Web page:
Pests show up in a few of our common expressions; some negative, some positive. But always entertaining! Below are a few of our favorites.

Weasel out of (insert obligation here)

This creature is used in numerous idioms to describe a slinky, manipulative characteristic. To weasel out of something usually means you’re trying to get out of going somewhere or doing something i.e. nephew’s 170th t-ball game, diaper duty, or working on a Saturday.

Ants in Your Pants

This is usually in reference to a child who can’t seem to sit still. But it can also refer to being anxious or uneasy about something. If this has taken on a literal meaning, it’s time to call Command.

Mad as a Hornet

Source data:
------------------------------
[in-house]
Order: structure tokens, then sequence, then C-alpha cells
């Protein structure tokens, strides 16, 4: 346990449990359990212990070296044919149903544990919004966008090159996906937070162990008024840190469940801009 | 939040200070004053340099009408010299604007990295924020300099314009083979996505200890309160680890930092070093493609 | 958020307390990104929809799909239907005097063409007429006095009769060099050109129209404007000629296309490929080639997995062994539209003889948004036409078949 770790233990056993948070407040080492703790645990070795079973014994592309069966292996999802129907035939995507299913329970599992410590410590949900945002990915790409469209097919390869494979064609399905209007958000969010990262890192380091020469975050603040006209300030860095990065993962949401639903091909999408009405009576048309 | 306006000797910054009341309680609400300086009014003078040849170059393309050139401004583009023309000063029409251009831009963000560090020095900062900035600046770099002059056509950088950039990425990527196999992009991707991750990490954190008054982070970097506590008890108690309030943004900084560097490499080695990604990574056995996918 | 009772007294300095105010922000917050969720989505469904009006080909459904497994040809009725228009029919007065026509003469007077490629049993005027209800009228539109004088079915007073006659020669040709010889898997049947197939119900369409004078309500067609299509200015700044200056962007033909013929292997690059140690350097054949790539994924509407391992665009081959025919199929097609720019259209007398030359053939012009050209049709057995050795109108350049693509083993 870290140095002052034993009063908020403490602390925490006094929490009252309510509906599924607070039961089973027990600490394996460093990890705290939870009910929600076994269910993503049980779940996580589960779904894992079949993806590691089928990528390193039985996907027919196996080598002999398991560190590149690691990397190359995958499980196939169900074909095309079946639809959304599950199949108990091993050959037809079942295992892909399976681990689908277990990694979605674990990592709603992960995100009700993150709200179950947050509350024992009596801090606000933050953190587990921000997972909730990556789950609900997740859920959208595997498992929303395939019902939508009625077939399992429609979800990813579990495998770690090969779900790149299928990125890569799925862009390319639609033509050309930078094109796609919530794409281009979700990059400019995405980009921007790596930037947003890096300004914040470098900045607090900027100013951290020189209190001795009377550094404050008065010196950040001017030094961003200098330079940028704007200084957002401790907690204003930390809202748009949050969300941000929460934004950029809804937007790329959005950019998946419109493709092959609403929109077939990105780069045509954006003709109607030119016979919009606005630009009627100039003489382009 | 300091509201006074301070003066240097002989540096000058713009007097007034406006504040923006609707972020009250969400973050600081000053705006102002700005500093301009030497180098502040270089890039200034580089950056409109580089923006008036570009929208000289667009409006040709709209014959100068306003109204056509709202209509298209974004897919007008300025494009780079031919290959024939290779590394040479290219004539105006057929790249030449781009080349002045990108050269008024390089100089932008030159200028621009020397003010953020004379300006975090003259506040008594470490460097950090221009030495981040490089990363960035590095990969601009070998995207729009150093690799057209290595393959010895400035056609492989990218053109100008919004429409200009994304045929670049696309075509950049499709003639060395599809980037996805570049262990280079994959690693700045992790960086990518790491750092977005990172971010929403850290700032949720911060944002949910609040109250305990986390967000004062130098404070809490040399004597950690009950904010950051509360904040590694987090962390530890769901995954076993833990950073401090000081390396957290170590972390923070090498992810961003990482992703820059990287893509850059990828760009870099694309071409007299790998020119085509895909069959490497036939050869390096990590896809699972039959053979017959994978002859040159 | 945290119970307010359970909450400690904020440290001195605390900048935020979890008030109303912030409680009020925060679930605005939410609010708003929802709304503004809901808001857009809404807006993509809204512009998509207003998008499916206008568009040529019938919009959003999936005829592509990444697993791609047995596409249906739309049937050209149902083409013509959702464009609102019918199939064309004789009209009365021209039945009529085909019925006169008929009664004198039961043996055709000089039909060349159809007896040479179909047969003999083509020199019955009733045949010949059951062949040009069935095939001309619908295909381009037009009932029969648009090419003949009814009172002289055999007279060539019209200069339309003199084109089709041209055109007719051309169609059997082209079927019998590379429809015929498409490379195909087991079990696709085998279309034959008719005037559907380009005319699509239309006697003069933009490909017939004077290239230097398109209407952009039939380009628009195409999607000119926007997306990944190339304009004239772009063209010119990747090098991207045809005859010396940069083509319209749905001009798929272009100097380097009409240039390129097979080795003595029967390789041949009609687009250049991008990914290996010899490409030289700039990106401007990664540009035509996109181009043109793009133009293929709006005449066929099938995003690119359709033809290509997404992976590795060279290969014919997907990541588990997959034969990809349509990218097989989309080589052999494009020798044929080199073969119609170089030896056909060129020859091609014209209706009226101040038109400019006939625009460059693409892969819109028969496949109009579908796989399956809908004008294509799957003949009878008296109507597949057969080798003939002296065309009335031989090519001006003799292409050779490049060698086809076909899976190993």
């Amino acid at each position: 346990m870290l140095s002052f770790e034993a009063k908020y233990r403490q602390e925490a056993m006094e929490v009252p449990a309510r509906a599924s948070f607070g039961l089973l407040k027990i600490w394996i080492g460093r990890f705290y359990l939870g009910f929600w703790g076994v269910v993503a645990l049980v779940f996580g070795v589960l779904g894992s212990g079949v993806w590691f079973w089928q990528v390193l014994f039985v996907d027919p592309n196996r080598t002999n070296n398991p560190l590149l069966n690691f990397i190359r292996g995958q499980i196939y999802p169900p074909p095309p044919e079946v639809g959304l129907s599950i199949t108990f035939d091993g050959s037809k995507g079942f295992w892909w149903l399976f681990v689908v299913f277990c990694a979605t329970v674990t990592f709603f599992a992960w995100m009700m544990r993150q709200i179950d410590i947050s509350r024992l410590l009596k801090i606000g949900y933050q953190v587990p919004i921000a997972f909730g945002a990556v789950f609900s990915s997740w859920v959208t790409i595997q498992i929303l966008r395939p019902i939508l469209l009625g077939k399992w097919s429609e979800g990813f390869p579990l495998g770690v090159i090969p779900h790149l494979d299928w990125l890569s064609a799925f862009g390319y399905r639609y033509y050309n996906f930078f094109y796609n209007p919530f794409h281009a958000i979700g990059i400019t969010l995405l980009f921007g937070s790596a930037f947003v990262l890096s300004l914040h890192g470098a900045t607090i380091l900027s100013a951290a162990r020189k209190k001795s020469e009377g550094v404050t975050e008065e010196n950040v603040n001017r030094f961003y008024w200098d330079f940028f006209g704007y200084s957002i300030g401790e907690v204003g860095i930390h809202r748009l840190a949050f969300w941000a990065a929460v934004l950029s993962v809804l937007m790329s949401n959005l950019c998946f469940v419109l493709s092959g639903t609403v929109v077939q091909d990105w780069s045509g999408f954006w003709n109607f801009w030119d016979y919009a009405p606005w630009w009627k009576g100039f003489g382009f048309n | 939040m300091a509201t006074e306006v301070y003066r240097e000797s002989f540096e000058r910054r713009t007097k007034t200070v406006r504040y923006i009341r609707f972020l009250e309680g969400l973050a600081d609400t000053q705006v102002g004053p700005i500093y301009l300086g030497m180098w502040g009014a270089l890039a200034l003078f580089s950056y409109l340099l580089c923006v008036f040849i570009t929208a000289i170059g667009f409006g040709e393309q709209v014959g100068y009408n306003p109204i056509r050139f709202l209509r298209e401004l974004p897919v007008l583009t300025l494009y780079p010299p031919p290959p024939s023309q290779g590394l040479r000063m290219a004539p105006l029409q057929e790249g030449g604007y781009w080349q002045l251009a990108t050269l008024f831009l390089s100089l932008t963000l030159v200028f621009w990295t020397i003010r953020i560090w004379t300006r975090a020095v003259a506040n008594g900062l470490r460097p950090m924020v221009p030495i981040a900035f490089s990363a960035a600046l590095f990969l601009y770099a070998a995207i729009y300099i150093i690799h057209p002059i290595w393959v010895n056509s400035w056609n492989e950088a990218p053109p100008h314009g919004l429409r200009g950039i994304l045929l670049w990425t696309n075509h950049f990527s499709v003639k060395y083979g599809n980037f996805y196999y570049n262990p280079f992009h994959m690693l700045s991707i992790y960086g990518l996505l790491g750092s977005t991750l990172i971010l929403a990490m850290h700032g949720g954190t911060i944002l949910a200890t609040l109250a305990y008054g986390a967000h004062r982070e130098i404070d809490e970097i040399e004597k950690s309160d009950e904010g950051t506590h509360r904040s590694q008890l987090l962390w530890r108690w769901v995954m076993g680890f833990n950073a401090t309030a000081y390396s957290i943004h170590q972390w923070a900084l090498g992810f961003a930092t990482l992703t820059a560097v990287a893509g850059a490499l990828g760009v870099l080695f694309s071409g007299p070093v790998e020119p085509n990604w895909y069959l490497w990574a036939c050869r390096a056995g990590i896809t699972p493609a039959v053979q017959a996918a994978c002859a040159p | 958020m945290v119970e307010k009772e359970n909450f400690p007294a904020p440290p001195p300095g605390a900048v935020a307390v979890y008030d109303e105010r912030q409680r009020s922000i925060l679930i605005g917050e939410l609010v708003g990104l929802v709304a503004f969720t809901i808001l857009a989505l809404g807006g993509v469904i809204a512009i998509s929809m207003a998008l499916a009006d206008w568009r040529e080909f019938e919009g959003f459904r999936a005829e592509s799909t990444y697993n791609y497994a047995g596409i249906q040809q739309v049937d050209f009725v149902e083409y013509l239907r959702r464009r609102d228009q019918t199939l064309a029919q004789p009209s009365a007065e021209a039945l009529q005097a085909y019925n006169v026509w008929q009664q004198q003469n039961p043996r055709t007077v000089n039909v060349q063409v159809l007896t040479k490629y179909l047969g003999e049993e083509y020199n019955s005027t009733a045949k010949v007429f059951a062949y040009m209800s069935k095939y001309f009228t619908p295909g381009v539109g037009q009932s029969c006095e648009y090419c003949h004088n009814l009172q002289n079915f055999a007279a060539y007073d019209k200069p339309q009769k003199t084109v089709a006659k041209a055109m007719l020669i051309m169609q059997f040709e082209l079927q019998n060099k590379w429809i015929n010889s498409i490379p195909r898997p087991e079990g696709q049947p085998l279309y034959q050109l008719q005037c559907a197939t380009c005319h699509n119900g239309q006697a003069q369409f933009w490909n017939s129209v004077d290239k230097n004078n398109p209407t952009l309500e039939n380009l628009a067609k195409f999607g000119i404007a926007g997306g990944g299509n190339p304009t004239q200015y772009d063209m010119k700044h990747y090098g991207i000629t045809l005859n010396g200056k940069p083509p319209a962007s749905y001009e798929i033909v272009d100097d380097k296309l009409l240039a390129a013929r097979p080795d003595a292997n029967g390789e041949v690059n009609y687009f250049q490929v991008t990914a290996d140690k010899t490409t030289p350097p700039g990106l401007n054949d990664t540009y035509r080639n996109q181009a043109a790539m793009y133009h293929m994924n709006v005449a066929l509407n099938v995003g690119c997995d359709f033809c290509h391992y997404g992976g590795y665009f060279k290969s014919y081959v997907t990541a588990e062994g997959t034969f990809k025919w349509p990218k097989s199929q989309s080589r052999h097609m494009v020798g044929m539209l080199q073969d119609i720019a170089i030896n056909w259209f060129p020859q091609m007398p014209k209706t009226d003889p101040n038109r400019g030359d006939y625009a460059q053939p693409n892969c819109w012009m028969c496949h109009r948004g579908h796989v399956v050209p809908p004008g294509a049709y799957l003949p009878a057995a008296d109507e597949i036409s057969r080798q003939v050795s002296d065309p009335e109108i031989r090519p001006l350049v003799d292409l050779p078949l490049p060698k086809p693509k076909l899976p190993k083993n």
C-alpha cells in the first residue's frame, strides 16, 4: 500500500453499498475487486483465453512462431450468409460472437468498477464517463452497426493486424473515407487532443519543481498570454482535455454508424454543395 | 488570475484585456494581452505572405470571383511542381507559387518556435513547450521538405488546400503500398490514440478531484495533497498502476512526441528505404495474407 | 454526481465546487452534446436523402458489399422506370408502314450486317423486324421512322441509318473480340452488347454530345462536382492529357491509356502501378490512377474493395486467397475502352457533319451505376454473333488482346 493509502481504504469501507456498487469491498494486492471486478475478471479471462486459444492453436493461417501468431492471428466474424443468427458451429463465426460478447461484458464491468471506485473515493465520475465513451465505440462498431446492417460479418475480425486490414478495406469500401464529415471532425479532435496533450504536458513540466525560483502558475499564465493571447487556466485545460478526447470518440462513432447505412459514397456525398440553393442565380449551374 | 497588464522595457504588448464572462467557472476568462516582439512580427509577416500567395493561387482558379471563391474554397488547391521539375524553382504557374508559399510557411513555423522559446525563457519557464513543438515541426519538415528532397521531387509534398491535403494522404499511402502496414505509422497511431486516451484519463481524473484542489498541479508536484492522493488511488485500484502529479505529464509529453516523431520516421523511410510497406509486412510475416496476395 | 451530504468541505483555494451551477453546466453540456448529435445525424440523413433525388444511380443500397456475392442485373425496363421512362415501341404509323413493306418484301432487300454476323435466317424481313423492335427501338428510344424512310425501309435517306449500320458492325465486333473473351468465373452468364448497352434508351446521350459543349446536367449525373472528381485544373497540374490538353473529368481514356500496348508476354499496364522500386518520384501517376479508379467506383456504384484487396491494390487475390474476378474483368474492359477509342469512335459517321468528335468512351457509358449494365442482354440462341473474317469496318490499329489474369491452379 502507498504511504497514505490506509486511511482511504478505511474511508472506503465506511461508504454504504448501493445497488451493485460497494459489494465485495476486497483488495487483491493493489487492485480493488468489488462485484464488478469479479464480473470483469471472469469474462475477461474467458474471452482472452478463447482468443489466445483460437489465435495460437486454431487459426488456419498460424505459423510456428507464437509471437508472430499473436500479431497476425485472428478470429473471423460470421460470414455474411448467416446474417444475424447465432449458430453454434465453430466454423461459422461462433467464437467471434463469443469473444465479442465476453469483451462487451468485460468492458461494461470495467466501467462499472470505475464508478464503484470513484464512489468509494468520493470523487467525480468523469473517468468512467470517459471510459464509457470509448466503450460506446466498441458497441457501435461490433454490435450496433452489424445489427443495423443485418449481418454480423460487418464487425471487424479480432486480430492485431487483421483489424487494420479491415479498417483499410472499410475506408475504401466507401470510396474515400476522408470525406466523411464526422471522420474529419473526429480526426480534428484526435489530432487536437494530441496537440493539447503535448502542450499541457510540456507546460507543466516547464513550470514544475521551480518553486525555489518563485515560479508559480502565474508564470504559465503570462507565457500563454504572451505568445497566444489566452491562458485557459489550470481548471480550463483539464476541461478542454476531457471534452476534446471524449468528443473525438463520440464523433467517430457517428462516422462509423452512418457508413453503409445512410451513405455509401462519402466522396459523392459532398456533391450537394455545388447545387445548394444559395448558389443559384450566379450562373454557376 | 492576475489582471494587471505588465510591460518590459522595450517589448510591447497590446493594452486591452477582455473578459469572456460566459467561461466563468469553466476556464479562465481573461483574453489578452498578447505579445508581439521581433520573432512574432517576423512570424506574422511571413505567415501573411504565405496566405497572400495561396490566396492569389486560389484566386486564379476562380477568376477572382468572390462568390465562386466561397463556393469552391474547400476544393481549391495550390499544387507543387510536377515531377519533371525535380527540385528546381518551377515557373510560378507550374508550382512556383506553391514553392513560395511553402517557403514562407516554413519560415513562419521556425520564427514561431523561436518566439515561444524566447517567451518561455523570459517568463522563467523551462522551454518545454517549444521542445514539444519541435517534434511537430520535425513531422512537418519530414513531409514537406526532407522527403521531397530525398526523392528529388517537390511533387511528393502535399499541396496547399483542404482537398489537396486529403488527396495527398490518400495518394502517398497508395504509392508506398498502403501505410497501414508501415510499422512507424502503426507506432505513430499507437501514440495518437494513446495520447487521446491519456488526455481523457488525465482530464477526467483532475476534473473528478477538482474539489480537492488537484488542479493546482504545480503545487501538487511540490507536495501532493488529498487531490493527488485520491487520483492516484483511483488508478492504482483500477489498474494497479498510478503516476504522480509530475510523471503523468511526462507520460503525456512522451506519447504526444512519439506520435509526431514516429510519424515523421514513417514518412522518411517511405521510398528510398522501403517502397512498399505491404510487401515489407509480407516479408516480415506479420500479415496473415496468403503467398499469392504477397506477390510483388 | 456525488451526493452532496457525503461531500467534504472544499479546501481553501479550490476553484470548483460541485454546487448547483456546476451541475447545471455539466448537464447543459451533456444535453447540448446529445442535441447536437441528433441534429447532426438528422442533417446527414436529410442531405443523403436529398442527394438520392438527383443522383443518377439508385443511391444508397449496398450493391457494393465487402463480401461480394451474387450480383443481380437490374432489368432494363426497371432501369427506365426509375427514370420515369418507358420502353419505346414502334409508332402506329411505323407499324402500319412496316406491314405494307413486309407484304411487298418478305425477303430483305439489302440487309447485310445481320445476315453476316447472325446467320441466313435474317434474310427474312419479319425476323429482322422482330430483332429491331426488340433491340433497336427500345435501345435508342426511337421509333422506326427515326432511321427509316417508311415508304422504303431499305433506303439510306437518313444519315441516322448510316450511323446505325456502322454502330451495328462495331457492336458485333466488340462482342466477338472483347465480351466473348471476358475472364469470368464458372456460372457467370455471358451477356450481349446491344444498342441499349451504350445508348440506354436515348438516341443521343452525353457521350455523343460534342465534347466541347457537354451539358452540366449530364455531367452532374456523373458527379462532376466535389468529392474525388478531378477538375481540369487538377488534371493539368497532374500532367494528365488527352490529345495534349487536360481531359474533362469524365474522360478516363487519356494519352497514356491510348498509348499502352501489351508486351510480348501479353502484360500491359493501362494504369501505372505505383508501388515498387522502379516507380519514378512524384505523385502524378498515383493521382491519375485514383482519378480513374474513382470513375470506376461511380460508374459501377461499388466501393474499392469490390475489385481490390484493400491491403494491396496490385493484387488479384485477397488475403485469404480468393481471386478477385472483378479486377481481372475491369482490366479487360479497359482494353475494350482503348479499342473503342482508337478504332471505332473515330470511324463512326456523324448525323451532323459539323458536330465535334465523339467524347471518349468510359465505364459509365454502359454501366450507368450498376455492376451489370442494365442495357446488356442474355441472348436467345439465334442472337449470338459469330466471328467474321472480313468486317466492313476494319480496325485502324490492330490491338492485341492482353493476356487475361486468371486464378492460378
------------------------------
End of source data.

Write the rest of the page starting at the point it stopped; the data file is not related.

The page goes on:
This reference surfaced in the 1820’s, which is when we suppose people discovered that disturbing a hornet’s nest can cause quite an angry reaction.

Wouldn’t Hurt a Fly

In reference to a man’s innocence and calm, pure nature, this idiom showed up in the 1802 in the London Review magazine.

Busy as a Bee

This common phrase showed up in Chaucer’s Canterbury Tales in the description of the Squire in 1386. Bees are known for their work ethic so this is one was a no-brainer.


Did we miss any of your favorites? Let us know! In the meantime, call us for any Arkansas pest control issues you’re experiencing that aren’t quite as fun as these idioms.